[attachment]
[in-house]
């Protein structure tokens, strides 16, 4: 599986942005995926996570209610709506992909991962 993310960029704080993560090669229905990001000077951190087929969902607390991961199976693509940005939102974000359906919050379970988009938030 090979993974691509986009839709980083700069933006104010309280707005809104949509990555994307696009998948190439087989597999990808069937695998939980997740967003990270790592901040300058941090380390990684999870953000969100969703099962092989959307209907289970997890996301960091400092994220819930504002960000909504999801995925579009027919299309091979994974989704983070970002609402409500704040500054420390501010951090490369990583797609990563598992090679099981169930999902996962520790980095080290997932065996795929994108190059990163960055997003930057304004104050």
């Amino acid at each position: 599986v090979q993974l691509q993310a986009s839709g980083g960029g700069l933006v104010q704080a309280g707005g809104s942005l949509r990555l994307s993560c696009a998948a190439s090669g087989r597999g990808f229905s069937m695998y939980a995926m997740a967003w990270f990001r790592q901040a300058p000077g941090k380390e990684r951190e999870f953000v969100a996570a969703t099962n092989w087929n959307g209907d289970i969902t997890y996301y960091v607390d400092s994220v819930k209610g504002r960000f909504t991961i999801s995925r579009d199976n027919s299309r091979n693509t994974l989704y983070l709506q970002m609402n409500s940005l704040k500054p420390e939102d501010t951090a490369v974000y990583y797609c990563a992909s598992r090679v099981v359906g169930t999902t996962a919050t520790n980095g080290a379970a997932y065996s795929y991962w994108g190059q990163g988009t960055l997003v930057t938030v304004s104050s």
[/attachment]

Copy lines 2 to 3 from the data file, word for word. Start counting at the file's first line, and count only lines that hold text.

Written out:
């Protein structure tokens, strides 16, 4: 599986942005995926996570209610709506992909991962 993310960029704080993560090669229905990001000077951190087929969902607390991961199976693509940005939102974000359906919050379970988009938030 090979993974691509986009839709980083700069933006104010309280707005809104949509990555994307696009998948190439087989597999990808069937695998939980997740967003990270790592901040300058941090380390990684999870953000969100969703099962092989959307209907289970997890996301960091400092994220819930504002960000909504999801995925579009027919299309091979994974989704983070970002609402409500704040500054420390501010951090490369990583797609990563598992090679099981169930999902996962520790980095080290997932065996795929994108190059990163960055997003930057304004104050």
């Amino acid at each position: 599986v090979q993974l691509q993310a986009s839709g980083g960029g700069l933006v104010q704080a309280g707005g809104s942005l949509r990555l994307s993560c696009a998948a190439s090669g087989r597999g990808f229905s069937m695998y939980a995926m997740a967003w990270f990001r790592q901040a300058p000077g941090k380390e990684r951190e999870f953000v969100a996570a969703t099962n092989w087929n959307g209907d289970i969902t997890y996301y960091v607390d400092s994220v819930k209610g504002r960000f909504t991961i999801s995925r579009d199976n027919s299309r091979n693509t994974l989704y983070l709506q970002m609402n409500s940005l704040k500054p420390e939102d501010t951090a490369v974000y990583y797609c990563a992909s598992r090679v099981v359906g169930t999902t996962a919050t520790n980095g080290a379970a997932y065996s795929y991962w994108g190059q990163g988009t960055l997003v930057t938030v304004s104050s």